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    Do you have questions about celiac disease or the gluten-free diet?

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I am 64 years old and I stopped eating gluten some years ago on the advice of a doctor. 

Years ago I went to a gastroenterologist and asked to be tested for celiac and was embarrassed when she threw back her head and laughed, saying, "fat people can't have celiac disease."  I have been shy about raising the issue with my doctors since.

My brother, no longer living, may have had celiac.  He was born in 1959 and was put on the "banana diet" for the first year or two of his life, because he was not keeping food down and had diarrhea. His teeth came in with lumpy discolored enamel. 

As a child, I always had sores in my mouth -- I thought that was normal.  Later, I had heavy, irregular menses.  I was always anemic, which was attributed to heavy menses.  Around age 30, I developed digestive issues -- the doctor told me it was irritable bowel, but colonoscopies showed inflammation and I was diagnosed with ulcerative colitis. When treatments for ulcerative colitis did not help, my doctor suggested I try a gluten-free diet, something I did not do successfully until some years later.  I have been diagnosed with Hashimoto's Thyroiditis.  I had severe OCD and anxiety throughout my childhood and adulthood --up until I stopped eating gluten.  More recently, I have been diagnosed with multiple sclerosis.

Initially, I tried going gluten-free without success, but I really didn't realize that gluten is in everything.  About ten years ago, I eliminated gluten with more care and knowledge.  It makes an amazing difference -- mouth sores gone, digestive issues gone, joint pain and muscle aches are far less troublesome. And most surprising, OCD is gone too. 

I am sensitive to any amount of gluten.  When I have been "glutened" issues return. So I am careful.  Recent 23andMe DNA testing reveals two copies of a gene associated with Celiac disease, but I see that a large percentage of people have this gene.  I suspect my grown son could have celiac; he thinks my going gluten-free is a fad-fueled folly.

So this is my question: should I pursue a formal diagnosis?  Or should I simply let it be and continue to follow my careful gluten-free diet? 

 

 

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Hi,

Not all celiacs are underweight at diagnosis.  Some people's bodies seem to store extra fat as a defense against malnutrition, which celiac can cause.

I suggest you don't get tested now.  Testing requires a gluten eating challenge of 12 weeks for the blood antibodies or 2 weeks for the endoscopy.  Some people can't complete the 12 week gluten challenge and have to give it up part way through.  There is little to be gained by a diagnosis as there are no other treatments besides the gluten-free diet.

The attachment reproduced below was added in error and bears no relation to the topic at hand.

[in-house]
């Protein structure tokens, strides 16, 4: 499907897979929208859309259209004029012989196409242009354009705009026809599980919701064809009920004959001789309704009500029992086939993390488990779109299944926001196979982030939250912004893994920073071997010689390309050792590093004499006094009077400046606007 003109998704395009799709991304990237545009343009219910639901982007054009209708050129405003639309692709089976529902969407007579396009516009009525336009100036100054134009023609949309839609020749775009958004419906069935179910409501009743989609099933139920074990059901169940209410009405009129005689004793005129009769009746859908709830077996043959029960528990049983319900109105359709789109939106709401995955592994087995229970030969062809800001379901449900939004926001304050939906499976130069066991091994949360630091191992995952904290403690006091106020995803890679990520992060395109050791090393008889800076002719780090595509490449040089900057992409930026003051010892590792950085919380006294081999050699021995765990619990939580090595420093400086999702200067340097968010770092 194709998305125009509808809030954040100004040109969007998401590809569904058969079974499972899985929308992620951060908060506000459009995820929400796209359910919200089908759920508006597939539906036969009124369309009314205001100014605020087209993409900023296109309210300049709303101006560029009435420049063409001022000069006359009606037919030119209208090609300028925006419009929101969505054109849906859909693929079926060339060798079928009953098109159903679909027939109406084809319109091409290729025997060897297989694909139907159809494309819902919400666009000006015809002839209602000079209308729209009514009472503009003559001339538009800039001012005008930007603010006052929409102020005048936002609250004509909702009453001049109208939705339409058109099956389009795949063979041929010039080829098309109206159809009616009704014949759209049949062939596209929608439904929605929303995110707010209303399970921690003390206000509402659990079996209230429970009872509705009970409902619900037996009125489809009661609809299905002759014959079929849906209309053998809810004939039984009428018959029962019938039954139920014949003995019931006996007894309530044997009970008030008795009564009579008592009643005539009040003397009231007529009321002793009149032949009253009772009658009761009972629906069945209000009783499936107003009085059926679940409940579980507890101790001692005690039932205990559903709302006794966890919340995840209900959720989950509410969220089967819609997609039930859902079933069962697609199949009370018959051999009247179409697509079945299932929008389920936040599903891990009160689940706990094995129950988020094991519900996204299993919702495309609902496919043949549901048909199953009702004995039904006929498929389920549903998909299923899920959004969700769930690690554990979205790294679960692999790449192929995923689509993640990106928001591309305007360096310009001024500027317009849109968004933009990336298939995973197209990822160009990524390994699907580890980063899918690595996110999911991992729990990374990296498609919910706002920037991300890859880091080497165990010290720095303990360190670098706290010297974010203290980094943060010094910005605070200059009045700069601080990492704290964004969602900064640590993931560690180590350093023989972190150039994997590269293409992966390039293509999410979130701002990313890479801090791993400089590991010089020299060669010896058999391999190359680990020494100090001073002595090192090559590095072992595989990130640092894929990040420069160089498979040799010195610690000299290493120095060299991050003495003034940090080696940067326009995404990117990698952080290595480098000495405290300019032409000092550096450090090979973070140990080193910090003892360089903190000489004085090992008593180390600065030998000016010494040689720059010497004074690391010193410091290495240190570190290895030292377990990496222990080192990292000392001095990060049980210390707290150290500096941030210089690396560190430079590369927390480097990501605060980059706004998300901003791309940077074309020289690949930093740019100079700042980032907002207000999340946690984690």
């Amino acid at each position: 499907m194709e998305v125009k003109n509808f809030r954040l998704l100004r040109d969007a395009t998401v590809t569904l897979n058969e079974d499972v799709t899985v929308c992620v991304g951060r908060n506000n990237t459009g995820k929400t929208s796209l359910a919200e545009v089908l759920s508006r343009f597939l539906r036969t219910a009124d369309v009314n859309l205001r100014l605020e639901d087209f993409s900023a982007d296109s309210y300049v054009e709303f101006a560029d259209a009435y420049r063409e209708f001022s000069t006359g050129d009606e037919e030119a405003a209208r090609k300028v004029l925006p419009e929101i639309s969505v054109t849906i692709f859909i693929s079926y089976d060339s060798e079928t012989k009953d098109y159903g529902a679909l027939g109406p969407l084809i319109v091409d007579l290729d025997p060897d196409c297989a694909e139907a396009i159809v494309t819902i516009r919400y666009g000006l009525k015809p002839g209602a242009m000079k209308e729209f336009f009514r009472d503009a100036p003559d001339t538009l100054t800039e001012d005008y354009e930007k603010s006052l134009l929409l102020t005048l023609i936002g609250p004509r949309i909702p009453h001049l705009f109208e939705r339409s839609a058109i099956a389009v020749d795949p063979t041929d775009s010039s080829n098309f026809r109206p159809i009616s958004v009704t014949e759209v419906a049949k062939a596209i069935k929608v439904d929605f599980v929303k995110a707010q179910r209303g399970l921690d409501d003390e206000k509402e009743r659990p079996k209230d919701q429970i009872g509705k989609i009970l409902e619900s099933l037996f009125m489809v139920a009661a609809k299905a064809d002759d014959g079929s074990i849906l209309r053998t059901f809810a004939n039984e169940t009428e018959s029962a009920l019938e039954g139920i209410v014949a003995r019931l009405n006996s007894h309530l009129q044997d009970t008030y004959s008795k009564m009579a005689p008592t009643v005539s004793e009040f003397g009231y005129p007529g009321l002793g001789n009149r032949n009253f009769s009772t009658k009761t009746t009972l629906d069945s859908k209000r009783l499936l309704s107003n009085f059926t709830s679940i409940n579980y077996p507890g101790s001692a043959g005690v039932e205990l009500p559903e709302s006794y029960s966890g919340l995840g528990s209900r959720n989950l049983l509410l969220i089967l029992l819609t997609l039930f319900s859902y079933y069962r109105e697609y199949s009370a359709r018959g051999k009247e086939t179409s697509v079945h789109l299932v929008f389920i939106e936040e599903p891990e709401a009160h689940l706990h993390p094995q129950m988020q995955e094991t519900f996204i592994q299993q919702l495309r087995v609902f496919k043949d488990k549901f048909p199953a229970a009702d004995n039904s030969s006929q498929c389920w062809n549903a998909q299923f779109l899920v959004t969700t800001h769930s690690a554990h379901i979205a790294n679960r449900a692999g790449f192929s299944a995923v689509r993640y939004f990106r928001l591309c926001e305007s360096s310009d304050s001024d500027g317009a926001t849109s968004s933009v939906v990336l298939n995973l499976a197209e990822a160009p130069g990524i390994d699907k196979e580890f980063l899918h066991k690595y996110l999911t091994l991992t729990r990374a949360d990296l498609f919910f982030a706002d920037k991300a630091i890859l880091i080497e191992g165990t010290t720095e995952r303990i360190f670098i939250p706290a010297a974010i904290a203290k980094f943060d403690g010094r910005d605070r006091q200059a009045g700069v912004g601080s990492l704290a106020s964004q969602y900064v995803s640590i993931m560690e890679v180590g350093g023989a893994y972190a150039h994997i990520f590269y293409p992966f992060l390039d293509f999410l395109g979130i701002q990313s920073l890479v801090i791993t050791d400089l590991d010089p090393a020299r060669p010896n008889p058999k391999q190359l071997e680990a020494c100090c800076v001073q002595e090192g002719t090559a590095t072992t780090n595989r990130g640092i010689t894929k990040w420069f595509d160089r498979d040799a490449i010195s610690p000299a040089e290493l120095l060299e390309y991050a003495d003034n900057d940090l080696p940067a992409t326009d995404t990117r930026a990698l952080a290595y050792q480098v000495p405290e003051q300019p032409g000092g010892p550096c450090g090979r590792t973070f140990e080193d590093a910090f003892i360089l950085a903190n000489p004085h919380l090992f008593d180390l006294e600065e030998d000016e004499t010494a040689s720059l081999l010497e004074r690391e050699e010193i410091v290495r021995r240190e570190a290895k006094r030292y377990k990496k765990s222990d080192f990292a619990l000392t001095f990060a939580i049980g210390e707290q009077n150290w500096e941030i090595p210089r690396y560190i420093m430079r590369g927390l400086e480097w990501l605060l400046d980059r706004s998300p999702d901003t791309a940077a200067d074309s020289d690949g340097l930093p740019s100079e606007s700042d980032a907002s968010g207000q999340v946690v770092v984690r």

But since celiac has a genetic tie there is good reason to have your son tested.  He should continue to eat gluten until all testing is completed though.

https://www.nutraingredients.com/Article/2019/07/02/Micronutrient-deficiencies-Researchers-discover-change-in-celiac-disease-symptoms?fbclid=IwAR1Tp4aD7BwhzzYb8M2sMhrImzLKMLBLmzGD4wrcwdTumFBueZReXDtqBR4

Micronutrient deficiencies: Researchers discover change in celiac disease symptoms

02-Jul-2019 By Nikki Cutler

Micronutrient deficiencies, including vitamins B12 and D, as well as folate, iron, zinc and copper, are common in adults with celiac disease and must be addressed at that time of diagnosis, according to a new study.

HTTPS://WWW.NUTRAINGREDIENTS.COM/ARTICLE/2019/07/02/MICRONUTRIENT-DEFICIENCIES-RESEARCHERS-DISCOVER-CHANGE-IN-CELIAC-DISEASE-SYMPTOMS 

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Micronutrient deficiencies: Researchers discover change in celiac disease symptoms

By Nikki Cutler 

02-Jul-2019 - Last updated on 02-Jul-2019 at 15:57 GMT

 
 
Getty | Designer 491 Getty | Designer 491  
Micronutrient deficiencies, including vitamins B12 and D, as well as folate, iron, zinc and copper, are common in adults with celiac disease and must be addressed at that time of diagnosis, according to a new study.

Mayo Clinic researchers carried out the retrospective study of 309 adults newly diagnosed with celiac disease from 2000 to 2014 and found that low body weight and weight loss - usually associated with celiac disease - were less common than expected.

The study, to be published in the July issue of Mayo Clinic Proceedings, found that weight loss was seen in only 25.2% of patients, and the average body mass index was actually categorised as overweight.

Zinc deficiency was observed most frequently at diagnosis, the study says, with 59.4% of patients having a deficiency. Other deficiencies included iron, vitamin D, copper, vitamin B12 and folate.

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